On Tuesday, the San Luis Obispo County Air Pollution Control District announced an effort to meet the increasing demand for electric vehicle charging stations.
The San Luis Obispo County Air Pollution Control District announced approximately $2.3 million to be invested in the county as part of the regional launch of the California Electric Vehicle Infrastructure Project. It will fund an estimated 235 new chargers.
“We have been promoting electric vehicle use and infrastructure for decades, trying to just gear up and get ready for the influx of vehicles that will be coming to California,” SLO County APCD Public Information Officer, Meghan Field, said.
The project is funded by the California Energy Commission and local funds, as part of an initiative to install more charging stations across the country. It’s a first-come, first-serve program for businesses that want to install charging stations in their parking lots.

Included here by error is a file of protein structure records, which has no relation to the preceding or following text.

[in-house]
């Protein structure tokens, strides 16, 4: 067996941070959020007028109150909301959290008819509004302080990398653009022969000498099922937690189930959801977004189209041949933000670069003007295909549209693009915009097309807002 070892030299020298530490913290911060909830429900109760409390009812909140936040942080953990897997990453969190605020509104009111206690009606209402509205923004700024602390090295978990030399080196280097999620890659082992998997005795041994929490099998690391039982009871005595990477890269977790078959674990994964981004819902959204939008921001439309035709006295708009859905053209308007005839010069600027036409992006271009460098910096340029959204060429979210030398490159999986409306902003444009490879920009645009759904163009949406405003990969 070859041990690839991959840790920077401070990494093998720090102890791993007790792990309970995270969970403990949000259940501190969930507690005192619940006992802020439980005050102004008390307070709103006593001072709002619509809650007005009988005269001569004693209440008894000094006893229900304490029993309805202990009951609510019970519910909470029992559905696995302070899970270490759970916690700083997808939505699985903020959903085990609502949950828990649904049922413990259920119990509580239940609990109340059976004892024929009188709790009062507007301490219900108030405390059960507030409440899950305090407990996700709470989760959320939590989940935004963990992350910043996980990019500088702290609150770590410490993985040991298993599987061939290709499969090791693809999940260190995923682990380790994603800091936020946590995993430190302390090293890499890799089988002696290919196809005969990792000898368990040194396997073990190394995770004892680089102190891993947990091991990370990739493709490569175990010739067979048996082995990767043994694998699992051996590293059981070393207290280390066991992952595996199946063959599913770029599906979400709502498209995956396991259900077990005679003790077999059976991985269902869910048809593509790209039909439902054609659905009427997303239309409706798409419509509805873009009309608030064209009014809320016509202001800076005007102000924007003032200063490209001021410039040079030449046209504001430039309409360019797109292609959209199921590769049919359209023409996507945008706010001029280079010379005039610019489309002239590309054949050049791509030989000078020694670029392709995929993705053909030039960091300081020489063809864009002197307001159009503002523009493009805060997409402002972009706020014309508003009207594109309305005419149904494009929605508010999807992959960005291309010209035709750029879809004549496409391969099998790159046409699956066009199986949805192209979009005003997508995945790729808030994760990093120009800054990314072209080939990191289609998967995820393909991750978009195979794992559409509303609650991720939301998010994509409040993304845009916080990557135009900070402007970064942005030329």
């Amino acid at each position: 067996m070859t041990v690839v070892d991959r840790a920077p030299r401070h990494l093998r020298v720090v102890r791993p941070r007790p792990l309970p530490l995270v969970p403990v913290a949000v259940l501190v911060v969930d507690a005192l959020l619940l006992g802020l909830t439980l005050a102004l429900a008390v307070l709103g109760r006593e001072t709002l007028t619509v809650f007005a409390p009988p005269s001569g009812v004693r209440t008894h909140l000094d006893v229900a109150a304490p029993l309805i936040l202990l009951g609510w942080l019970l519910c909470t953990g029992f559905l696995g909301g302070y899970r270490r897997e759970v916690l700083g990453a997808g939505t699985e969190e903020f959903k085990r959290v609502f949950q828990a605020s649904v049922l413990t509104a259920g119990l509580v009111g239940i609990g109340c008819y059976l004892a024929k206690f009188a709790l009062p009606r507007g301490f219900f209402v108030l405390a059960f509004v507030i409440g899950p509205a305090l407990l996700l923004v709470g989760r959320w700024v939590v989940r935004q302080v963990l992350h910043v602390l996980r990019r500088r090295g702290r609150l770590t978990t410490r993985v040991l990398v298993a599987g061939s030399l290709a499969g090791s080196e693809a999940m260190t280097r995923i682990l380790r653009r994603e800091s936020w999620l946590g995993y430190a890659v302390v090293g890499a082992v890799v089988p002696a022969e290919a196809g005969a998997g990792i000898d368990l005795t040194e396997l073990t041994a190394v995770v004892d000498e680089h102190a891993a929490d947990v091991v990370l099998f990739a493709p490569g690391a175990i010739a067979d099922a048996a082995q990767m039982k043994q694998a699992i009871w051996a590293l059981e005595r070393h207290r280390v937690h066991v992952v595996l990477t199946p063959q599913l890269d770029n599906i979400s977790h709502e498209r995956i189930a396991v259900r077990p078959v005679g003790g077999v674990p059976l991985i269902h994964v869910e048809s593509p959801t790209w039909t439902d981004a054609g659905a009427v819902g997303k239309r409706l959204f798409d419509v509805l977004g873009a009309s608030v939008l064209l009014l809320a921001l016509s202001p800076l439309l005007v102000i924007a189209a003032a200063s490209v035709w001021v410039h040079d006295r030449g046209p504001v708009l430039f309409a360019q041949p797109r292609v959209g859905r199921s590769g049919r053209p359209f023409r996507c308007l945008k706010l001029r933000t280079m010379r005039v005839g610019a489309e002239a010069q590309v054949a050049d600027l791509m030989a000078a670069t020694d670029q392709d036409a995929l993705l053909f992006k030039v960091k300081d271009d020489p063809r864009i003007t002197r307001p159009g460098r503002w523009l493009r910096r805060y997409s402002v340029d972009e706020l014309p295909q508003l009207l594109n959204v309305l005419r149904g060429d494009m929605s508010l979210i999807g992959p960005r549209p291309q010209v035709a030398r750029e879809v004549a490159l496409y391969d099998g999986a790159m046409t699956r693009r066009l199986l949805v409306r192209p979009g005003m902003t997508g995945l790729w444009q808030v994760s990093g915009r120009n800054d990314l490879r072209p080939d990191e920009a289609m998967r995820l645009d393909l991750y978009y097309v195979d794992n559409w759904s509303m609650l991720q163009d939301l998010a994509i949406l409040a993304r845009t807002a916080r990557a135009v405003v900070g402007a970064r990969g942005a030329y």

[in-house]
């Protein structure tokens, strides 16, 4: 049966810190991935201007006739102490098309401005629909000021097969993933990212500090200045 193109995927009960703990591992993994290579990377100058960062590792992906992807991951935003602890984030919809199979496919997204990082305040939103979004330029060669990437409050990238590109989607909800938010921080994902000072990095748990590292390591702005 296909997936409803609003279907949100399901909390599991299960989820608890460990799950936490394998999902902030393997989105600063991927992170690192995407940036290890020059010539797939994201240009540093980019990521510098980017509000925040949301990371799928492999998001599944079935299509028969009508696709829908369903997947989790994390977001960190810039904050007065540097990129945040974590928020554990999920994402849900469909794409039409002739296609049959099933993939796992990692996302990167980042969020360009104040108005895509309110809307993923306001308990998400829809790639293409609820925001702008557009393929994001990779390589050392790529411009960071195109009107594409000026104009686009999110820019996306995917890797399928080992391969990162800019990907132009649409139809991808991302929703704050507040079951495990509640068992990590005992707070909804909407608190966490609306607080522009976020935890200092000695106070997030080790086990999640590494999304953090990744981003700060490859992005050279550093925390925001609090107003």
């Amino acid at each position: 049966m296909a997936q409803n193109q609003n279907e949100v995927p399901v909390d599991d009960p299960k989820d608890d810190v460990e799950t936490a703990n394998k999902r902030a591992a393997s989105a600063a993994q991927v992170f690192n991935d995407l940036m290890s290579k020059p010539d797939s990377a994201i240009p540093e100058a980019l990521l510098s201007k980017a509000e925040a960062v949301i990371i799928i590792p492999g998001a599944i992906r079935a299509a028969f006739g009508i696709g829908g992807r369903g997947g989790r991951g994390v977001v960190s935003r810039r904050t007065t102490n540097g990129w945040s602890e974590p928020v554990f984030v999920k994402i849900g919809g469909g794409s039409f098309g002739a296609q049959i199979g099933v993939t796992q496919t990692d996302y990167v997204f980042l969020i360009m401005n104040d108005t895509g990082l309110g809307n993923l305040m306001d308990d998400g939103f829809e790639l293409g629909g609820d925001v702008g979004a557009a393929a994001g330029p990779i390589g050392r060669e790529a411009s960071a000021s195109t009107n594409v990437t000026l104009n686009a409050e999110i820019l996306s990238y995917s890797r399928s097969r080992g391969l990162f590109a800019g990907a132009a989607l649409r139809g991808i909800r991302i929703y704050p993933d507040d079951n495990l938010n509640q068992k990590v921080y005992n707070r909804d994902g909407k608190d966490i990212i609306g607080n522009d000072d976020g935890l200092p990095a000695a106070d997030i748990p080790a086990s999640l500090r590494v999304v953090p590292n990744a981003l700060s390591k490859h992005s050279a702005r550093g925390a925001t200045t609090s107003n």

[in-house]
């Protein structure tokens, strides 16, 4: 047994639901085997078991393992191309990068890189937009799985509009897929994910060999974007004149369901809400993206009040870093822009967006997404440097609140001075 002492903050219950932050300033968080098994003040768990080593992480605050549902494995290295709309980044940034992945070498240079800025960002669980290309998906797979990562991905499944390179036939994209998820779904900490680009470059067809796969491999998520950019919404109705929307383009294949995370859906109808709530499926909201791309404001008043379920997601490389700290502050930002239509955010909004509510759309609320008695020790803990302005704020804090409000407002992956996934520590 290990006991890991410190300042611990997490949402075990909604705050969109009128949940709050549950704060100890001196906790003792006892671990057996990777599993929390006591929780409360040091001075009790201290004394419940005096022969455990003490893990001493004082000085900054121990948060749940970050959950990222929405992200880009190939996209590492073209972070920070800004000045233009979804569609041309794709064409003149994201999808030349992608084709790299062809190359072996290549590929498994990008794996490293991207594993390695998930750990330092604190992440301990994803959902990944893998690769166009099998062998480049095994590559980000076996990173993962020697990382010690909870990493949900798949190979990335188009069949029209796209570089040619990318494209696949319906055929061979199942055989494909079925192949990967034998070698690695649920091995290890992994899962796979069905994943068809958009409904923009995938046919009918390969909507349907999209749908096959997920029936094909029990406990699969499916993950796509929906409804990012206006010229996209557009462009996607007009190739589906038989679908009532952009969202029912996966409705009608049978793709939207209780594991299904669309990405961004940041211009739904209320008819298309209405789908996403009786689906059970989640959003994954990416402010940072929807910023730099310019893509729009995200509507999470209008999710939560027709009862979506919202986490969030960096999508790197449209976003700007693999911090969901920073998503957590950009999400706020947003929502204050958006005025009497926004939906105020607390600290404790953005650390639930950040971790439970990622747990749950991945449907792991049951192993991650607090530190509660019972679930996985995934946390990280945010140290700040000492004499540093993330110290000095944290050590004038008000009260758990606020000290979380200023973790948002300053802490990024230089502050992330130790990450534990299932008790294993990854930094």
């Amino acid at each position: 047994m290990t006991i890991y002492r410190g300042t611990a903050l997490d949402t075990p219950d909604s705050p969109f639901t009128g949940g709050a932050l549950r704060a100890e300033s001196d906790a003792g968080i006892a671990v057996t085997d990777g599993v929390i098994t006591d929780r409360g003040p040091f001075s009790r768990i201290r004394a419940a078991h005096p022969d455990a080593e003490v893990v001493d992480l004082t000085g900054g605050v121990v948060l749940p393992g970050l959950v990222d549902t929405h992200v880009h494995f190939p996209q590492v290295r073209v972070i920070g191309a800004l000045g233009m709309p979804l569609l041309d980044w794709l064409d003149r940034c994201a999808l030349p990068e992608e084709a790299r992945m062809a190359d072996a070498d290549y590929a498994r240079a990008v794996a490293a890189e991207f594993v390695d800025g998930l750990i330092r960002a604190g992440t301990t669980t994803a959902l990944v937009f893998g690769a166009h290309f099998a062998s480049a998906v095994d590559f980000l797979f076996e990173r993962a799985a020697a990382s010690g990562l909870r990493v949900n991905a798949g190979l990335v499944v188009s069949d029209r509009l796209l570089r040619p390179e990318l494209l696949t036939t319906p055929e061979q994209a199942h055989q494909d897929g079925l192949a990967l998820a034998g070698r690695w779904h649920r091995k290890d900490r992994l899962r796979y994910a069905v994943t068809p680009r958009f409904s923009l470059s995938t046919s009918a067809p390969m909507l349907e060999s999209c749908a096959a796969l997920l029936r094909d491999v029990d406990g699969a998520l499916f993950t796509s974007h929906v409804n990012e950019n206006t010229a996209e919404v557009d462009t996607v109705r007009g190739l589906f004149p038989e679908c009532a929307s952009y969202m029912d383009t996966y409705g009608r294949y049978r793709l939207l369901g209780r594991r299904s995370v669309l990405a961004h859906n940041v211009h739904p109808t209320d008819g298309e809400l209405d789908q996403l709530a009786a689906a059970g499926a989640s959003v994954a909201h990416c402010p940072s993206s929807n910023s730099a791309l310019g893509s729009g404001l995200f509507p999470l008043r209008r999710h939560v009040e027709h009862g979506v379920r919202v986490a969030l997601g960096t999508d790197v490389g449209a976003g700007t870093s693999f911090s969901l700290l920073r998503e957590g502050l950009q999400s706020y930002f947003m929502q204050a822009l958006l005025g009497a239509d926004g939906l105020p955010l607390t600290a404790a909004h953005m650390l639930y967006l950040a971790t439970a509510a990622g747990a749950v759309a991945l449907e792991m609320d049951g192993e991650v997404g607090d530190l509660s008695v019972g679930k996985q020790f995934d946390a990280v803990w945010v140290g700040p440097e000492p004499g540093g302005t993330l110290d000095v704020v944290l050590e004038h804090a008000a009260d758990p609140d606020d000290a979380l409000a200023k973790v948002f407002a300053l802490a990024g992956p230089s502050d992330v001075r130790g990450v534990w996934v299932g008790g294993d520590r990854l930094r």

Interested parties can register for a webinar on July 15th to get in touch with electric vehicle installers.
“Here in San Luis Obispo, because we are that main corridor. It’s really important for us to be the leaders in getting electric vehicles charging station,” said Field
The application launches on July 27th, and the County’s Air Pollution Control District expects the funding to go by quick.
Local electric vehicle drivers, like father and daughter Tom and Bridget Tengdin, say they’d like to have more charging stations.
“The more places you can plug in and you know get some shopping done or run an errand, the better,” said electric vehicle driver Bridget Tengdin.
Tom Tengdin added, “It’s important to step up and work on charging and infrastructure and support the roll out of EV’s.
And with gas prices on the rise, they say electric vehicles are the more economical option.
“Filling my car is less than $20, unlike other cars,” said Bridget Tengdin.
The emission reduction goals of San Luis Obispo County are in line with those of California.
Under the project, Santa Barbara County is also expected to received nearly $5 million to fund an estimated 433 new chargers.
For more information on building EV infrastructure, visit calevip.org.